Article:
On another occasion Marlowe will say, "Well, all (Malloy) did was kill a Negro . .
. I guess that's only a misdemeanor."

It's only after an old drunken white woman gets beaten and strangled by Malloy does Marlowe say, "It's not just a shine killing any more."

Blacks of course aren't the only victims of prejudice and racial epithets. Marlowe himself speaks not just of "coloreds," but also "pansies" and "Chinamen." Marlowe states, "I saw a Jap gardener at work weeding a huge lawn" on a rich white man's lawn. "He was pulling a piece of weed out of the vast velvet expanse and sneering at it the way Jap gardeners do."

When Marlowe hides out in a waterfront hotel, "I didn't have any bags, so being a Mexican, (the bellhop) opened the door from me and smiled politely just the same." Later, when he sneaks aboard a gambling ship, "I smelled engine oil and saw a wop in a purple shirt reading under a naked light bulb with his grandfather's spectacles."

Marlowe even gets confused between Japanese and Chinese when he talks about a cigarette case, "a trade article that might have cost thirty-five to seventy-five cents in any Oriental store, Hooey Phooey Sing--Long Sing Tung, that kind of place, where a mild mannered Jap hisses at you, laughing heartily when you say that the Moon of Arabia incense smells like the girls in Frisco Sadie's back parlor."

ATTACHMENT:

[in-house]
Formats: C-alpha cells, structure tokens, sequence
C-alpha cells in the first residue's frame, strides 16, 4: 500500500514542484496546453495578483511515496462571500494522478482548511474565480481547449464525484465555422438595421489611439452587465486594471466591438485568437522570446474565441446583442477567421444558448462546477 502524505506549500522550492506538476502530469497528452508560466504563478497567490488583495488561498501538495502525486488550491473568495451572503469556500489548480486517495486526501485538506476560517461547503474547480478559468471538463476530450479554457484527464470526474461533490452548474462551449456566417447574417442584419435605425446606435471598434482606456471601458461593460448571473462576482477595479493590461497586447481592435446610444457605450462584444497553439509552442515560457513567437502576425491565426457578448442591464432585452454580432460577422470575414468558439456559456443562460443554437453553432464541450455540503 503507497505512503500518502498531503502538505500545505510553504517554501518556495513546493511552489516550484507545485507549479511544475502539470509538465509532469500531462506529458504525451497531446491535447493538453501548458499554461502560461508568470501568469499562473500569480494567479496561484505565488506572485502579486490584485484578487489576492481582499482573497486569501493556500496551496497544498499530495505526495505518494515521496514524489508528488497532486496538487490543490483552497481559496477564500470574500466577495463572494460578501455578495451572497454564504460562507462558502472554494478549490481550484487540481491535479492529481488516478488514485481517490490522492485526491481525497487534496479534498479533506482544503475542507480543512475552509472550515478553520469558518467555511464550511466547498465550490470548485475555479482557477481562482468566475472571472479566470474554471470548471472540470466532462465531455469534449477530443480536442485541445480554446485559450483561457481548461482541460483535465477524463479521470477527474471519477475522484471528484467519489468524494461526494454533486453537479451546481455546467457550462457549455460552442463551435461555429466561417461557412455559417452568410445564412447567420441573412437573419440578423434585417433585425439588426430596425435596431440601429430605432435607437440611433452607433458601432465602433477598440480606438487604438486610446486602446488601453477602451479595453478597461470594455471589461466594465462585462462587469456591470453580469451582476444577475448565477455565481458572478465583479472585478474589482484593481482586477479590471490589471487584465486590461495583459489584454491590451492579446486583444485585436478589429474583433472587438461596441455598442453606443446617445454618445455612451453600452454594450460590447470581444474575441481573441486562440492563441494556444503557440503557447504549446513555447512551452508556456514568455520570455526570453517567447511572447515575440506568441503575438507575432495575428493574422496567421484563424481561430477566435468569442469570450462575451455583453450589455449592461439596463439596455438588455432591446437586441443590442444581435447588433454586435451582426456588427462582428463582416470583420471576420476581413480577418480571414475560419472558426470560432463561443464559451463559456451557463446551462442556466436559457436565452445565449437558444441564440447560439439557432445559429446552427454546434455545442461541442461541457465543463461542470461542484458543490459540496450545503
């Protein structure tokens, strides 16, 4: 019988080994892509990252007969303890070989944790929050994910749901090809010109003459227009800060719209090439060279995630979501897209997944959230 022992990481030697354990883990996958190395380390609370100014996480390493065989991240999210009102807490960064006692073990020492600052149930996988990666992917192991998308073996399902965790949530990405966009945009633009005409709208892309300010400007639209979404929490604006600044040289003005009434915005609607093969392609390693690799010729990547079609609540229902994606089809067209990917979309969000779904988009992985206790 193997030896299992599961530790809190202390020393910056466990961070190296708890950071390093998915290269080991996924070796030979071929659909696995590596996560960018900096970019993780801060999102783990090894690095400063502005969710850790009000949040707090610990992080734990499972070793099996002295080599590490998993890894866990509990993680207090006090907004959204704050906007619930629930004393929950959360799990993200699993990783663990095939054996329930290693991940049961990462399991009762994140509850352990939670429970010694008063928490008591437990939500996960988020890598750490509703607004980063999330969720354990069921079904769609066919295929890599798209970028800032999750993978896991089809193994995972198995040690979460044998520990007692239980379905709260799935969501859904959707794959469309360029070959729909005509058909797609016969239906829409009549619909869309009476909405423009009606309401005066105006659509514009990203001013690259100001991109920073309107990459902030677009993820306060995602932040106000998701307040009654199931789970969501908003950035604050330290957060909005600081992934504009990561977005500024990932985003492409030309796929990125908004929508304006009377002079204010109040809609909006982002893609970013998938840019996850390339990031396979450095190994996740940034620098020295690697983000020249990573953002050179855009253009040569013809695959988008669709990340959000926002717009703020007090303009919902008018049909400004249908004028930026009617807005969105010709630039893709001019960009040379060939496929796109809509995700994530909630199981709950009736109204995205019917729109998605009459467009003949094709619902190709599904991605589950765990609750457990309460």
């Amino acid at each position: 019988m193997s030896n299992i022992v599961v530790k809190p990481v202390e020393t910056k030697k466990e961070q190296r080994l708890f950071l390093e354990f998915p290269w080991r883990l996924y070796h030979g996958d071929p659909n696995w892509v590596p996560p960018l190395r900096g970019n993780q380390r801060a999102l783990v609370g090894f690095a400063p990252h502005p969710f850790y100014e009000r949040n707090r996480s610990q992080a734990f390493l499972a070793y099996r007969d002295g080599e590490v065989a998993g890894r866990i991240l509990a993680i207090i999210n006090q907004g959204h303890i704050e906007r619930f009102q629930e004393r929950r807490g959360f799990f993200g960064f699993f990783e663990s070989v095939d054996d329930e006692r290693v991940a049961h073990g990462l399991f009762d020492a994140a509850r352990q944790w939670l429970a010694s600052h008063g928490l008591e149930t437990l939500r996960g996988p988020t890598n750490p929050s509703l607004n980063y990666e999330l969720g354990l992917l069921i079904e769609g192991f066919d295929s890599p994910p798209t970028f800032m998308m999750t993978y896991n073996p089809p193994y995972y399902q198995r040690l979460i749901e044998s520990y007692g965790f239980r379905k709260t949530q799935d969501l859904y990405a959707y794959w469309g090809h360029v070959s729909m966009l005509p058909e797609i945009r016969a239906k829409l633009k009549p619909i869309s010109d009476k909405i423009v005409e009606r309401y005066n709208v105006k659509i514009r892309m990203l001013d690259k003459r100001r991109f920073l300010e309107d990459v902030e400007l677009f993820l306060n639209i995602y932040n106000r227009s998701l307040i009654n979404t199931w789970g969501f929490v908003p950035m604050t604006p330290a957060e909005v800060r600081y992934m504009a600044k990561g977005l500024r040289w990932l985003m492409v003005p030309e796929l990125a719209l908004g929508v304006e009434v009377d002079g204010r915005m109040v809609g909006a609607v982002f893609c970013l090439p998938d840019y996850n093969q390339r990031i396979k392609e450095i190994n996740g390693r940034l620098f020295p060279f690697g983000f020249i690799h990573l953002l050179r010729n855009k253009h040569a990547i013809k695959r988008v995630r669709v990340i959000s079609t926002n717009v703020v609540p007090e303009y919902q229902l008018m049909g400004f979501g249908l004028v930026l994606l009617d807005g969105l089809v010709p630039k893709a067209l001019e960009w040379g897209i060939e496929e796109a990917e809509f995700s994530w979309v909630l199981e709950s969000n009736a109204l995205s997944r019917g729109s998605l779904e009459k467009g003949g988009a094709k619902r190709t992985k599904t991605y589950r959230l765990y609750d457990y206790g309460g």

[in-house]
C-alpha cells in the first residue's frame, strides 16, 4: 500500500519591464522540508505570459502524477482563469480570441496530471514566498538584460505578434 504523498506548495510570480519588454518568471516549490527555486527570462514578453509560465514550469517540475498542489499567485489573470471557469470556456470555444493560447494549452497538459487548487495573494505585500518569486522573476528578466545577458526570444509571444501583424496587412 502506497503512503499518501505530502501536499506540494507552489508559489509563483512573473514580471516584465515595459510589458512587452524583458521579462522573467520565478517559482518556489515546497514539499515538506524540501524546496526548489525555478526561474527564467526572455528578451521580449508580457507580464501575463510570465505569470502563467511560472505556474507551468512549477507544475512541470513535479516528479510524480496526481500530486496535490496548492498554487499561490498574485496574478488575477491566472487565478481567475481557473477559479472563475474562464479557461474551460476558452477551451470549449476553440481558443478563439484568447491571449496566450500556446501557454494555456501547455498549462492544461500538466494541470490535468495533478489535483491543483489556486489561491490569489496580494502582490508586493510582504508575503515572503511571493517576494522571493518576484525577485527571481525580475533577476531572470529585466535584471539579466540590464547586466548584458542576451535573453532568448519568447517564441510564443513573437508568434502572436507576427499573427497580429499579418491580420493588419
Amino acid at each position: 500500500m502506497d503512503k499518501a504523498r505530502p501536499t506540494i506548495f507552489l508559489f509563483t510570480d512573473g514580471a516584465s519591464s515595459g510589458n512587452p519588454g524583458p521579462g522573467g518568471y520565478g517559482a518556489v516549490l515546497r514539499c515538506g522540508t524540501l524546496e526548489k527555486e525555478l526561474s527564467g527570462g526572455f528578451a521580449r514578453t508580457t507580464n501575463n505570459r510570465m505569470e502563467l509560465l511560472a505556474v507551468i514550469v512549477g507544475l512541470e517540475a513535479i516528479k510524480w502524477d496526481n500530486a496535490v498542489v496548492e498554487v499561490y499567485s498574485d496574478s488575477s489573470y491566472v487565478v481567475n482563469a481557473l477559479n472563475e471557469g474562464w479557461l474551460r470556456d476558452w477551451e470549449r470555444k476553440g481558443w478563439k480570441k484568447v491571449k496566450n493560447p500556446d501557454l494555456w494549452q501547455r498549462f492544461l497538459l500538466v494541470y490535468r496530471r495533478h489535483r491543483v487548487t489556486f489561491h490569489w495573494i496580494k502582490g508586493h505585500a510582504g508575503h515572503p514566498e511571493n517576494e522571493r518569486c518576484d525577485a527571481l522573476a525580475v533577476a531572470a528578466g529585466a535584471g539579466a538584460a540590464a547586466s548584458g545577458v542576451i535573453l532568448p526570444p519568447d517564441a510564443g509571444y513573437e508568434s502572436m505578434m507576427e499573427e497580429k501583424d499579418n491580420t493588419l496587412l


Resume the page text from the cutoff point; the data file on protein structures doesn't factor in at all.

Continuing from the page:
Marlowe goes up against a self-proclaimed "Hollywood Indian" villain who goes by the name Second Planting. This villain speaks in guttural pig Latin, smells
"the earthy smell of primitive man, and not the slimy dirt of cities," looks like a bum, wears clothes two sizes too small for him, has "the short and apparent awkward legs of a chimpanzee."

Marlowe is not alone in his racist speeches. An elderly white woman has "a little colored boy that goes errands for me." A beautiful young blonde sees a beer joint as "a very dingy place."

Chandler's Los Angeles has changed, though, since then. Back in 1940 Philip Marlowe says that, "Law is where you buy it in this town."

Marlowe gets sapped by a pair of Bay City police. (Bay City was Chandler's Santa Monica.) The larger cop -- who turns out to be the Chief of Detectives -- is described as "a windblown blossom of some two hundred pounds with freckled teeth and the mellow voice of a circus barker. He was tough, fast and he ate red meat. Nobody could push him around. He was the kind of cop who spits on his blackjack every night instead of saying his prayers. But he had humorous eyes."

Marlowe on Santa Monica: "Sure, it's a nice town. It's probably no crookeder than Los Angeles. But you can only buy a piece of a big city. You can buy a town this size all complete, with the original box and tissue paper. That's the difference."